Most of us who read Reflections are church people. We know what it’s like when the church is at its worst. On its bad days, the church is like the 99 sheep who are not going anywhere, the coins that never leave the piggy bank, and the elder brother who would rather be bitter than join the party. At our worst, we’re comfortable where we are and judgmental toward those who are anywhere else.
Some of us learned most of what we know about sexism, racism, and greed at church. During business meetings, we are more likely to reference the bylaws than the Gospels. During budget discussions, we make it clear that salaries and the building are our real concerns. During Sunday school, we trade the same ideas we had five years ago.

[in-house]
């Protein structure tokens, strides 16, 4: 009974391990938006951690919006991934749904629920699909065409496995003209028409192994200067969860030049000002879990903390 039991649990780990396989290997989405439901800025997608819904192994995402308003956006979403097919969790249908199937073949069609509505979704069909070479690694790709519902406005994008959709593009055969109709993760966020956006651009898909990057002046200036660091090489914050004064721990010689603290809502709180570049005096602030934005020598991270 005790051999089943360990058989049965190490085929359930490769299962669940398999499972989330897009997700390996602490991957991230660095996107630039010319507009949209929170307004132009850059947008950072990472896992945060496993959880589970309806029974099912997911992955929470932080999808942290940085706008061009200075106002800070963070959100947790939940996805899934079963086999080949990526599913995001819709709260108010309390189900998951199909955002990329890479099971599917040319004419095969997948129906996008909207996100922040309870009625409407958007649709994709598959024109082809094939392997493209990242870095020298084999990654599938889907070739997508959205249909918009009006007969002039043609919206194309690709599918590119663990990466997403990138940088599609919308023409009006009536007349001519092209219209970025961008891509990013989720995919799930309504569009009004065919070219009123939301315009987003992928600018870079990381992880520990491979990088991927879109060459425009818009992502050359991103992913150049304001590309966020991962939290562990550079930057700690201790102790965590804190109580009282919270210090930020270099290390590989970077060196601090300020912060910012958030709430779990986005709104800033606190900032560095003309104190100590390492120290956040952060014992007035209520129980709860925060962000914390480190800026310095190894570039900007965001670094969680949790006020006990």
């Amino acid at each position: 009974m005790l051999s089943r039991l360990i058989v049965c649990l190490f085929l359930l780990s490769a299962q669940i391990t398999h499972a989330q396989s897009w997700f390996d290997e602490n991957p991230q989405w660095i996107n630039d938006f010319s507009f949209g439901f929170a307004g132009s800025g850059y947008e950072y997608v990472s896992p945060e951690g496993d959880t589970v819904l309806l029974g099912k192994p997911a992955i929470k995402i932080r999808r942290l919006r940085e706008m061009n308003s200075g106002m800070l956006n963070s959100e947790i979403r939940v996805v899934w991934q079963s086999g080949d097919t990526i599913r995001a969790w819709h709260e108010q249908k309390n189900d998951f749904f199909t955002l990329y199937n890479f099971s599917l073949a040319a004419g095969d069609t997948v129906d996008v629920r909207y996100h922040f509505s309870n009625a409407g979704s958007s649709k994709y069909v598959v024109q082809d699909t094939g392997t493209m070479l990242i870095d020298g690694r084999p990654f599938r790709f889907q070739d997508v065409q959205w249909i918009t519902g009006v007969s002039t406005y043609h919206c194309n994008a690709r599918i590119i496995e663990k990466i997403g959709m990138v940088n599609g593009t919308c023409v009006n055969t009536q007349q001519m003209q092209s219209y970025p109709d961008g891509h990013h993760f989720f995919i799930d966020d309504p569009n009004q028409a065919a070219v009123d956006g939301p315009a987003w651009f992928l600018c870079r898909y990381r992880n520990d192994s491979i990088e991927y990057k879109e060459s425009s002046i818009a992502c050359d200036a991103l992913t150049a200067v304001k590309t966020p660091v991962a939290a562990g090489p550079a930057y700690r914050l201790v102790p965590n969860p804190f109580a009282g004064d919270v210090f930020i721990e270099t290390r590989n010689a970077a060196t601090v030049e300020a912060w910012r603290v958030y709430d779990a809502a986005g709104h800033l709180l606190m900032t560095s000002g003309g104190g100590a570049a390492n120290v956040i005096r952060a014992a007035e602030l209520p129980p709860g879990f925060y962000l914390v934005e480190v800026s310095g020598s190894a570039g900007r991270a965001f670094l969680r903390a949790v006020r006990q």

Some of our new songs sound like bad karaoke. Some of our old songs were out of date a century ago. Some of our sermons would have seemed old before the hundred-year-old hymns. At our worst, the church feels old and tired, but that is not the whole story.
The writer of Psalm 119 knows that faith can be better than that. The church at its best is young and alive. On our good days, we love God’s way (vv. 167-168), long for God’s guidance (v. 169), pray for God’s deliverance (v. 170), praise God’s directions (v. 171), and sing of God’s goodness (v. 172).
The church can be the gathering of honest souls that listen for God in meetings, classes, and worship. We can go beyond loving the church and love God.
How could we see our faith not as routine, but with the fervency of the psalmist who writes, Let my cry come before you, O LORD?
God, help me imagine the life you hope for me, take a step closer to it, and be grateful. Amen.